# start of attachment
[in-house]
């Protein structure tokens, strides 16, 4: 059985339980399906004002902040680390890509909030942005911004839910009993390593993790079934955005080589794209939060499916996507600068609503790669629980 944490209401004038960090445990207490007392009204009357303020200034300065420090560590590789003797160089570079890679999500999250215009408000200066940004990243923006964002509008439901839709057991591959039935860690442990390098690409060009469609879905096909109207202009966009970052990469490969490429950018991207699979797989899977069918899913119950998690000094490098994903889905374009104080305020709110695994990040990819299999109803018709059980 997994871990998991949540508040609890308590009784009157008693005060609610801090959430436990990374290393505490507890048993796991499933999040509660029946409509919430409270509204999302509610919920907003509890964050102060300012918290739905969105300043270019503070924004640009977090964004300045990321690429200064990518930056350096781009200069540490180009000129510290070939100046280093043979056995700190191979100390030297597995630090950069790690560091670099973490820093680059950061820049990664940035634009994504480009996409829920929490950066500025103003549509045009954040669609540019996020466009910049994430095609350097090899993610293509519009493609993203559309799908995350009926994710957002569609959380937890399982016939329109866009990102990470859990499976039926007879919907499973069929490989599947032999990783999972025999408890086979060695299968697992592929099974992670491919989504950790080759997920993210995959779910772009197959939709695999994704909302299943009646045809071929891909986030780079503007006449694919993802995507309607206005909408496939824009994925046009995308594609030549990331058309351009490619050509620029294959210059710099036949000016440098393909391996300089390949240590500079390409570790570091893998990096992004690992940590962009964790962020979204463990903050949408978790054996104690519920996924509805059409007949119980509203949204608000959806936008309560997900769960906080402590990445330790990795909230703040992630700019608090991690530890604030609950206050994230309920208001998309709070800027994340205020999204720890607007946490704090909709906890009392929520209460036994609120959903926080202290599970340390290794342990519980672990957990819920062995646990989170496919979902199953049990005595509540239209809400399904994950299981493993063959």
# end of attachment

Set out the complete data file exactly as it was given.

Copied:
[in-house]
């Protein structure tokens, strides 16, 4: 059985339980399906004002902040680390890509909030942005911004839910009993390593993790079934955005080589794209939060499916996507600068609503790669629980 944490209401004038960090445990207490007392009204009357303020200034300065420090560590590789003797160089570079890679999500999250215009408000200066940004990243923006964002509008439901839709057991591959039935860690442990390098690409060009469609879905096909109207202009966009970052990469490969490429950018991207699979797989899977069918899913119950998690000094490098994903889905374009104080305020709110695994990040990819299999109803018709059980 997994871990998991949540508040609890308590009784009157008693005060609610801090959430436990990374290393505490507890048993796991499933999040509660029946409509919430409270509204999302509610919920907003509890964050102060300012918290739905969105300043270019503070924004640009977090964004300045990321690429200064990518930056350096781009200069540490180009000129510290070939100046280093043979056995700190191979100390030297597995630090950069790690560091670099973490820093680059950061820049990664940035634009994504480009996409829920929490950066500025103003549509045009954040669609540019996020466009910049994430095609350097090899993610293509519009493609993203559309799908995350009926994710957002569609959380937890399982016939329109866009990102990470859990499976039926007879919907499973069929490989599947032999990783999972025999408890086979060695299968697992592929099974992670491919989504950790080759997920993210995959779910772009197959939709695999994704909302299943009646045809071929891909986030780079503007006449694919993802995507309607206005909408496939824009994925046009995308594609030549990331058309351009490619050509620029294959210059710099036949000016440098393909391996300089390949240590500079390409570790570091893998990096992004690992940590962009964790962020979204463990903050949408978790054996104690519920996924509805059409007949119980509203949204608000959806936008309560997900769960906080402590990445330790990795909230703040992630700019608090991690530890604030609950206050994230309920208001998309709070800027994340205020999204720890607007946490704090909709906890009392929520209460036994609120959903926080202290599970340390290794342990519980672990957990819920062995646990989170496919979902199953049990005595509540239209809400399904994950299981493993063959």